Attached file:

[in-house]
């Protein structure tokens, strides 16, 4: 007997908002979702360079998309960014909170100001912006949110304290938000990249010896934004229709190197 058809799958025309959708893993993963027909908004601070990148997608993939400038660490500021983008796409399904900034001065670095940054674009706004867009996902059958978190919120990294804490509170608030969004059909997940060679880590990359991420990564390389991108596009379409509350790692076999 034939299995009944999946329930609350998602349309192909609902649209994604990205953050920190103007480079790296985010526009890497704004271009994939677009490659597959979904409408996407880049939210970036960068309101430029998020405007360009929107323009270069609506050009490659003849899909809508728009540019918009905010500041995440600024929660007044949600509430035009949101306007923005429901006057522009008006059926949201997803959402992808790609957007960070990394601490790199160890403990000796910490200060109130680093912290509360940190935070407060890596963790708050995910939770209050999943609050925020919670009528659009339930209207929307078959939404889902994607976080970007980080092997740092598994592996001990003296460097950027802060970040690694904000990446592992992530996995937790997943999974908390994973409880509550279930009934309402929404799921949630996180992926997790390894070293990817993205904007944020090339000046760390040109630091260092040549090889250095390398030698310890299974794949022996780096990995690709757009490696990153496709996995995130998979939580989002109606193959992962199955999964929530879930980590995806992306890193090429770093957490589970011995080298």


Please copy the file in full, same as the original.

[in-house]
């Protein structure tokens, strides 16, 4: 007997908002979702360079998309960014909170100001912006949110304290938000990249010896934004229709190197 058809799958025309959708893993993963027909908004601070990148997608993939400038660490500021983008796409399904900034001065670095940054674009706004867009996902059958978190919120990294804490509170608030969004059909997940060679880590990359991420990564390389991108596009379409509350790692076999 034939299995009944999946329930609350998602349309192909609902649209994604990205953050920190103007480079790296985010526009890497704004271009994939677009490659597959979904409408996407880049939210970036960068309101430029998020405007360009929107323009270069609506050009490659003849899909809508728009540019918009905010500041995440600024929660007044949600509430035009949101306007923005429901006057522009008006059926949201997803959402992808790609957007960070990394601490790199160890403990000796910490200060109130680093912290509360940190935070407060890596963790708050995910939770209050999943609050925020919670009528659009339930209207929307078959939404889902994607976080970007980080092997740092598994592996001990003296460097950027802060970040690694904000990446592992992530996995937790997943999974908390994973409880509550279930009934309402929404799921949630996180992926997790390894070293990817993205904007944020090339000046760390040109630091260092040549090889250095390398030698310890299974794949022996780096990995690709757009490696990153496709996995995130998979939580989002109606193959992962199955999964929530879930980590995806992306890193090429770093957490589970011995080298």